IT HAS BEEN QUITE SOME TIME since we have posted here and we have a good excuse. Amid the pandemic, raging wildfires, heat waves, economic mayhem and political strife, we left (escaped?) the hustle and bustle of downtown Los Angeles for a sleepy suburb in Ventura County.
It seems like only yesterday that we were dealing with midnight street racers revving their illegal vehicles to jet-level decibels. Now we are awakened by coyotes who come into our yard, mostly, we think, to taunt the neighbors’ dogs.
But here we are, adjusting (quite well, I might add). The previous owners of the abode now in our possession did a great job landscaping and planting, so we are settling in just in time to reap the bounty of fruits on their trees. So far, a few figs, and a plentiful supply of strawberries from a tree.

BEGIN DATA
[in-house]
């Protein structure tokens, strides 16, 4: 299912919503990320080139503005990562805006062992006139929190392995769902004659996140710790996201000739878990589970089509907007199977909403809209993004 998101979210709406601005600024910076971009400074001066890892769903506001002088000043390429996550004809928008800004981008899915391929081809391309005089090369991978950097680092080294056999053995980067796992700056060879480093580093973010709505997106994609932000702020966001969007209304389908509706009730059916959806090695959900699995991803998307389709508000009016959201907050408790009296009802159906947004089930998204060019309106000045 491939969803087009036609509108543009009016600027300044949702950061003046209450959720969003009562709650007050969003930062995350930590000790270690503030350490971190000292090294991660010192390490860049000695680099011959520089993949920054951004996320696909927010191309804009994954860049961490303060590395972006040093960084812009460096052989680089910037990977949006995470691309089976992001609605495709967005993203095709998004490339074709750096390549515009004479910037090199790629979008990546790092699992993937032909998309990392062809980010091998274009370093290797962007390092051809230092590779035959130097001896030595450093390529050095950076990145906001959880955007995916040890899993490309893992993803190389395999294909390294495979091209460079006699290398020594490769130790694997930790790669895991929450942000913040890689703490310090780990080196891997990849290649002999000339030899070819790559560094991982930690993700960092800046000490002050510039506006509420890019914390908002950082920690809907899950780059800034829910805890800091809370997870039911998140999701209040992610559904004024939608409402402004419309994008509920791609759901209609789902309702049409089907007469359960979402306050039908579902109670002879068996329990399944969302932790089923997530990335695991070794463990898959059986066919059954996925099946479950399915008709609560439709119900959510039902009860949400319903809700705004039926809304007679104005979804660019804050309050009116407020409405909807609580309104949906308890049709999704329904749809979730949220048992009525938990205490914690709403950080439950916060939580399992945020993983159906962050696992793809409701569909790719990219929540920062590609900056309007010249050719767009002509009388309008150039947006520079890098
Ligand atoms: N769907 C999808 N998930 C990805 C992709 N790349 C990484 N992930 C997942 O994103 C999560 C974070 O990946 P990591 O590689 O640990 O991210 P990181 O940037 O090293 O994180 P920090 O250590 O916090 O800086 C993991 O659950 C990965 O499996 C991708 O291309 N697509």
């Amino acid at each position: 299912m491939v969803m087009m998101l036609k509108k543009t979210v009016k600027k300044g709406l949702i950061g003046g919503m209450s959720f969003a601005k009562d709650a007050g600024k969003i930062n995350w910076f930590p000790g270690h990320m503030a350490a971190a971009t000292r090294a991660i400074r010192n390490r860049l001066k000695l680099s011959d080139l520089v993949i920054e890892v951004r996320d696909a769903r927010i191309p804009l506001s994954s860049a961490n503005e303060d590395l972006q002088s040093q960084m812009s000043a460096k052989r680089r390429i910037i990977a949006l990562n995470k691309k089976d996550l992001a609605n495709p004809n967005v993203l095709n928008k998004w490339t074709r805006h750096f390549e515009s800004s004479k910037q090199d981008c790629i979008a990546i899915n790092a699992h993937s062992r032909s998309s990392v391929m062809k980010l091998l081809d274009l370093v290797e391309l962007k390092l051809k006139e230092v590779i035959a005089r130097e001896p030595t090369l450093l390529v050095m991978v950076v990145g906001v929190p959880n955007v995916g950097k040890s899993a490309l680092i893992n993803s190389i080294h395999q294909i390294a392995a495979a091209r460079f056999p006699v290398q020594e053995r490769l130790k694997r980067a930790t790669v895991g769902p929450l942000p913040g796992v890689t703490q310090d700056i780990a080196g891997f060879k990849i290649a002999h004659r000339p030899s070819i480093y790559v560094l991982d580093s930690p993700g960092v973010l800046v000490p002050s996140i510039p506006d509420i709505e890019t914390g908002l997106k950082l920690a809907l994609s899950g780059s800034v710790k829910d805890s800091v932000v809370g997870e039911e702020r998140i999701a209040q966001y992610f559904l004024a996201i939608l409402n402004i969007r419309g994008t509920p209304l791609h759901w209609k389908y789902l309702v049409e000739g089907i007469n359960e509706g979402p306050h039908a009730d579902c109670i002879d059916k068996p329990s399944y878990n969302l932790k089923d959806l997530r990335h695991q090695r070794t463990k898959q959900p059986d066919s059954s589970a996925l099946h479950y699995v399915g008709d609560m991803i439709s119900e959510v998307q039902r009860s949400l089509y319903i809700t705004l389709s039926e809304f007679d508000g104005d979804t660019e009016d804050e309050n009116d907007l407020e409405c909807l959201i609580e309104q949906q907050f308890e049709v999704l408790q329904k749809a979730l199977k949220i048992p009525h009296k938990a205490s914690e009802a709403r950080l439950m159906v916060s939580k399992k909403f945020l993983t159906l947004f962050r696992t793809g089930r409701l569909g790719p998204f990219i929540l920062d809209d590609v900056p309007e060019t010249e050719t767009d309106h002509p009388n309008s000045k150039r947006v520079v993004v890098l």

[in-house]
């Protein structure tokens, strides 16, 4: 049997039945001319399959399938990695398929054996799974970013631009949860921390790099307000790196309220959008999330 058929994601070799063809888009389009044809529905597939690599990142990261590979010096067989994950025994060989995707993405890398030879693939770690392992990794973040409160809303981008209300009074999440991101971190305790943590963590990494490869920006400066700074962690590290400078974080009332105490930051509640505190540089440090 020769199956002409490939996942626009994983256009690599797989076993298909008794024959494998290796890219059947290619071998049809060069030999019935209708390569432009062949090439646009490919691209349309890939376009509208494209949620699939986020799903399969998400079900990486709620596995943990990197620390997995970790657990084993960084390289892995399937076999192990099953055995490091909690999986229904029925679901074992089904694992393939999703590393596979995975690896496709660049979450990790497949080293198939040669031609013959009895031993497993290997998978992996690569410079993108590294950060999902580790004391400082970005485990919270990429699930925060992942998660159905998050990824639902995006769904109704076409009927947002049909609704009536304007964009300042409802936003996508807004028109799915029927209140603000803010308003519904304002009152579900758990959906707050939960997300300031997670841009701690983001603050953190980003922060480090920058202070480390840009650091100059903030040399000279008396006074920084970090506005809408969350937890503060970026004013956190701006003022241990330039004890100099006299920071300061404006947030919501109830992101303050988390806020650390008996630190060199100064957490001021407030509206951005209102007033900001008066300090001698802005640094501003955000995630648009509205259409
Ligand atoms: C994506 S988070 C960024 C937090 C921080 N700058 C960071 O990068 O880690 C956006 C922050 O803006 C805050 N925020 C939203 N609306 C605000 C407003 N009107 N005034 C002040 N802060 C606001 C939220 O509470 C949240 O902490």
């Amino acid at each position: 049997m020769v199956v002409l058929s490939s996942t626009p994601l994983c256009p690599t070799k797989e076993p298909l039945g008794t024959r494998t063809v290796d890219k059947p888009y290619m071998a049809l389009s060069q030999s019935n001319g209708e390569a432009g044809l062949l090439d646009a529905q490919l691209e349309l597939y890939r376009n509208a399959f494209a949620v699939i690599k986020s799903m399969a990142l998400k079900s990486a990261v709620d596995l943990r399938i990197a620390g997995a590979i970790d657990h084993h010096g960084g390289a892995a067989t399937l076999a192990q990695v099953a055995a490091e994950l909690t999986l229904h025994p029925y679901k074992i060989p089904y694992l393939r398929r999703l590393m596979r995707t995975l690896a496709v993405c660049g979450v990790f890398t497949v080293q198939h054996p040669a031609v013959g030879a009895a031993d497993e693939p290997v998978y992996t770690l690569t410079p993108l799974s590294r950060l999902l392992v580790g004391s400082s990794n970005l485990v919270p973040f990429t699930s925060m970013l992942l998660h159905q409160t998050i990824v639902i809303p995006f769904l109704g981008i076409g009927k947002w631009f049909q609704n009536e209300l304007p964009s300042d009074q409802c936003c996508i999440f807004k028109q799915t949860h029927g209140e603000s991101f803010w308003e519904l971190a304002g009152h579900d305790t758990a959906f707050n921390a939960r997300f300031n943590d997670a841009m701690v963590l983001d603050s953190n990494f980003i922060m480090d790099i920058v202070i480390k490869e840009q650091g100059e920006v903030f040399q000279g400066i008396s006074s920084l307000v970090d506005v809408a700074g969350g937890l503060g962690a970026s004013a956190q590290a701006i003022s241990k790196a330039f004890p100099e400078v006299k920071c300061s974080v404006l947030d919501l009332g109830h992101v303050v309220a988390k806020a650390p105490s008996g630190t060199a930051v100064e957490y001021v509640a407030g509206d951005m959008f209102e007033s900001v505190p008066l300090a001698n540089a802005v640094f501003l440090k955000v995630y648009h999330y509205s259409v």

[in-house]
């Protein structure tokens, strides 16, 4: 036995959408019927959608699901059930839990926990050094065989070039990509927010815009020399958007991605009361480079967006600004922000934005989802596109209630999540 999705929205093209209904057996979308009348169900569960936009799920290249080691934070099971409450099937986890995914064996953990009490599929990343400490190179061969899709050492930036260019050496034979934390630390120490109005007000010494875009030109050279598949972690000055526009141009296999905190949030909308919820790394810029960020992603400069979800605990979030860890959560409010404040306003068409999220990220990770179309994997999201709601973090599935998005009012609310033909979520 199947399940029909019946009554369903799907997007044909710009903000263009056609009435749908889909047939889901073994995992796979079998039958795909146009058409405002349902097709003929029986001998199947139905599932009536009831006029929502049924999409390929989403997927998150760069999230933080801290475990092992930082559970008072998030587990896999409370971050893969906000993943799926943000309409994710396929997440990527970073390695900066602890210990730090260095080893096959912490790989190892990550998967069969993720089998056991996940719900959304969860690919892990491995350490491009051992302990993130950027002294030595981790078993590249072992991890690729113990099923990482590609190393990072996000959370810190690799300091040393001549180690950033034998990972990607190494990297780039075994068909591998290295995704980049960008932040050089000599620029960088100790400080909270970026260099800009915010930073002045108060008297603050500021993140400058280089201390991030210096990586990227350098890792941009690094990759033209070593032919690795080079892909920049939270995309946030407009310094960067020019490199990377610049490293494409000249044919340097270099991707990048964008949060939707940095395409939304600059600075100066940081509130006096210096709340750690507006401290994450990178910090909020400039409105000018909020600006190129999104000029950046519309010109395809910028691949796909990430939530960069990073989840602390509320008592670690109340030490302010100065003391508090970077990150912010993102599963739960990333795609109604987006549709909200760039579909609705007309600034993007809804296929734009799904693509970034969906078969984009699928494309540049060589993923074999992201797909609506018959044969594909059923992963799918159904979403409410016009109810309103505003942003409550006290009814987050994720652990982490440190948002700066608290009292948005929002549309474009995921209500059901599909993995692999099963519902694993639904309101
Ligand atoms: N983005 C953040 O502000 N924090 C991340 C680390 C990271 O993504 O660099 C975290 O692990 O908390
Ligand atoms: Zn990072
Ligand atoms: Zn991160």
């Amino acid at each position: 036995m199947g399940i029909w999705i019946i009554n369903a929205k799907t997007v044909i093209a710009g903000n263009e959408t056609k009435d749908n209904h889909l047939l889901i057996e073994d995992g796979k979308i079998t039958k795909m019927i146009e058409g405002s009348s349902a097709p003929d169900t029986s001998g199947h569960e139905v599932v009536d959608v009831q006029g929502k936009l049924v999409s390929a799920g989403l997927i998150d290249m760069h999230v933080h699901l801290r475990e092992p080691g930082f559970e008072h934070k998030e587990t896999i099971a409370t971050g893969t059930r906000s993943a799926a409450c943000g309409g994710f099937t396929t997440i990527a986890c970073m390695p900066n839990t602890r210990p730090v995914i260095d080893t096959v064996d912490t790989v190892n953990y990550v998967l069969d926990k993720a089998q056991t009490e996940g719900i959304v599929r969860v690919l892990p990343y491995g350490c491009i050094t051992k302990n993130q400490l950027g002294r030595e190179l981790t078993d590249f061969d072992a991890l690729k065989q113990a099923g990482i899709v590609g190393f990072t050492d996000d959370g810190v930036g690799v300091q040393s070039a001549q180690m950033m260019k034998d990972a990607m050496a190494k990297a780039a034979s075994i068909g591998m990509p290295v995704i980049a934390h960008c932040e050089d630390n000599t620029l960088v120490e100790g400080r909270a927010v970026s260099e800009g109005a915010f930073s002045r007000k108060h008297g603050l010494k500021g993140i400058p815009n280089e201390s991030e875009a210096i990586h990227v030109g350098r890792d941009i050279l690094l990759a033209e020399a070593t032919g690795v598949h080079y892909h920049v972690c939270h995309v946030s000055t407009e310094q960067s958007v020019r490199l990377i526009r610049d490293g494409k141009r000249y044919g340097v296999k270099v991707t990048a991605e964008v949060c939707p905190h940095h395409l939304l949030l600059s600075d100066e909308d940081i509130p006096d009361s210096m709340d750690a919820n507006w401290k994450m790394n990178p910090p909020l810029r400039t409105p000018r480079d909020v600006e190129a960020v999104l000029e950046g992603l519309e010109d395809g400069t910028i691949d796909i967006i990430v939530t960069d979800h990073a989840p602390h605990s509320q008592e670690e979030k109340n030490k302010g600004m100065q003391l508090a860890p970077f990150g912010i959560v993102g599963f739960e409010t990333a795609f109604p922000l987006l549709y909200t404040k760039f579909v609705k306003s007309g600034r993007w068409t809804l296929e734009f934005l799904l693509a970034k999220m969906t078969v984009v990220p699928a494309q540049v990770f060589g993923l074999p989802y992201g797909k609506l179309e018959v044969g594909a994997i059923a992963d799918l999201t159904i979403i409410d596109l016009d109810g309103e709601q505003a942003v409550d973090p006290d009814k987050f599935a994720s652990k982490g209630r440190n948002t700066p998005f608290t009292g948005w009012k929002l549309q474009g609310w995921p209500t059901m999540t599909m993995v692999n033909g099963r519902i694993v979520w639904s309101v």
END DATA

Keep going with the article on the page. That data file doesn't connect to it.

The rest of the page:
If you are not familiar with Arbutus unedo, the evergreen otherwise known as the strawberry tree, we are only one step ahead of you. We knew nothing about it until we moved here. They grow naturally in a Mediterranean climate and all the way to Ireland. And they seem to do just fine in the California sun.
It is not related to its namesake plant. Its fruit, hidden under a prickly exterior of bright yellow and red, has a taste that seems to blend peach, apple, pear and maybe a bit of some kind of berry.
We’ve tried it straight off the tree and in smoothies, and it’s quite nice. Next up will be to experiment with concocting some kind of preserve with it. But first we have to harvest the crop before our competitors (squirrels, raccoons and probably coyotes).